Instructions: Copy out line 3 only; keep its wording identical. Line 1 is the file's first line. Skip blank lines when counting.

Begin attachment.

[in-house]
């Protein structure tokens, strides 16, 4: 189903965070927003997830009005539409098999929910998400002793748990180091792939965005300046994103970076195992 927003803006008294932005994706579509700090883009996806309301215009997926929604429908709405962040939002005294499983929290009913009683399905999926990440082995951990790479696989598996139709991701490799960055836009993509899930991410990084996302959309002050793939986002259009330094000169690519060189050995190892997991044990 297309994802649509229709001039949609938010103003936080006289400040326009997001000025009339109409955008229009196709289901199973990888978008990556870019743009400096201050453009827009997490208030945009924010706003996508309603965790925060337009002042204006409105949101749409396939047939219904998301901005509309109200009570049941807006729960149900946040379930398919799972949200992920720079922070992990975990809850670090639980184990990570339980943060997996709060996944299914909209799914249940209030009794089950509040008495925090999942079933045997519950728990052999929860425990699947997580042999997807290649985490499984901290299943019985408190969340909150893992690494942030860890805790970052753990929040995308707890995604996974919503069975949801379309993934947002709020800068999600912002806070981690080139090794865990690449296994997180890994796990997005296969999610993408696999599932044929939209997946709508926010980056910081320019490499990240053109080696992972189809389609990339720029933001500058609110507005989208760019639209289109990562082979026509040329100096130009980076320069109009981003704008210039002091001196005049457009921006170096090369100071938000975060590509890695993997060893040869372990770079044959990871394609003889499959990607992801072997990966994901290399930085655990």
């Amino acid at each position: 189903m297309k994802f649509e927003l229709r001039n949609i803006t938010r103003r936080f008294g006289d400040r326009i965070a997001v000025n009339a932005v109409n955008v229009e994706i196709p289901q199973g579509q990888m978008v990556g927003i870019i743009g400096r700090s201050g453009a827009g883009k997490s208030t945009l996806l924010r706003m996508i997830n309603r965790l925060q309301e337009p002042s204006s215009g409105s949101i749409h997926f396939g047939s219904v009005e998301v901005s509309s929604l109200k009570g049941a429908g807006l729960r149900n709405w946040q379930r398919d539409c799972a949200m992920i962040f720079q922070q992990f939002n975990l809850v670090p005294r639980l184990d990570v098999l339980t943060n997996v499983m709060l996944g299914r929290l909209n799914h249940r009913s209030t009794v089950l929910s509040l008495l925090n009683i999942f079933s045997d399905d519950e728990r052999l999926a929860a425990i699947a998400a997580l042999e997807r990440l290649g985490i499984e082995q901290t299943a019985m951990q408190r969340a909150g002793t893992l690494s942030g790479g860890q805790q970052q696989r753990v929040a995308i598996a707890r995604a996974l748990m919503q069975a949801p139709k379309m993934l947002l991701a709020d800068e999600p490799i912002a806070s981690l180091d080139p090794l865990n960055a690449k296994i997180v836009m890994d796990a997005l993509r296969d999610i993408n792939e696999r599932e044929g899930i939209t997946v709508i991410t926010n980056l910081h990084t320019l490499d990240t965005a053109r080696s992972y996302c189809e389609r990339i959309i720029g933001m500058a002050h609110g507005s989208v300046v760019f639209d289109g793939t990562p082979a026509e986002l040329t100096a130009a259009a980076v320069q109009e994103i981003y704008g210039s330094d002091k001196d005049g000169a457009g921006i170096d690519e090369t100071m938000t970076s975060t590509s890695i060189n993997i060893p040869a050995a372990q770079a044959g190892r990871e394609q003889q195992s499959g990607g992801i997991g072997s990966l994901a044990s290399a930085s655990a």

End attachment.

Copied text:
């Amino acid at each position: 189903m297309k994802f649509e927003l229709r001039n949609i803006t938010r103003r936080f008294g006289d400040r326009i965070a997001v000025n009339a932005v109409n955008v229009e994706i196709p289901q199973g579509q990888m978008v990556g927003i870019i743009g400096r700090s201050g453009a827009g883009k997490s208030t945009l996806l924010r706003m996508i997830n309603r965790l925060q309301e337009p002042s204006s215009g409105s949101i749409h997926f396939g047939s219904v009005e998301v901005s509309s929604l109200k009570g049941a429908g807006l729960r149900n709405w946040q379930r398919d539409c799972a949200m992920i962040f720079q922070q992990f939002n975990l809850v670090p005294r639980l184990d990570v098999l339980t943060n997996v499983m709060l996944g299914r929290l909209n799914h249940r009913s209030t009794v089950l929910s509040l008495l925090n009683i999942f079933s045997d399905d519950e728990r052999l999926a929860a425990i699947a998400a997580l042999e997807r990440l290649g985490i499984e082995q901290t299943a019985m951990q408190r969340a909150g002793t893992l690494s942030g790479g860890q805790q970052q696989r753990v929040a995308i598996a707890r995604a996974l748990m919503q069975a949801p139709k379309m993934l947002l991701a709020d800068e999600p490799i912002a806070s981690l180091d080139p090794l865990n960055a690449k296994i997180v836009m890994d796990a997005l993509r296969d999610i993408n792939e696999r599932e044929g899930i939209t997946v709508i991410t926010n980056l910081h990084t320019l490499d990240t965005a053109r080696s992972y996302c189809e389609r990339i959309i720029g933001m500058a002050h609110g507005s989208v300046v760019f639209d289109g793939t990562p082979a026509e986002l040329t100096a130009a259009a980076v320069q109009e994103i981003y704008g210039s330094d002091k001196d005049g000169a457009g921006i170096d690519e090369t100071m938000t970076s975060t590509s890695i060189n993997i060893p040869a050995a372990q770079a044959g190892r990871e394609q003889q195992s499959g990607g992801i997991g072997s990966l994901a044990s290399a930085s655990a």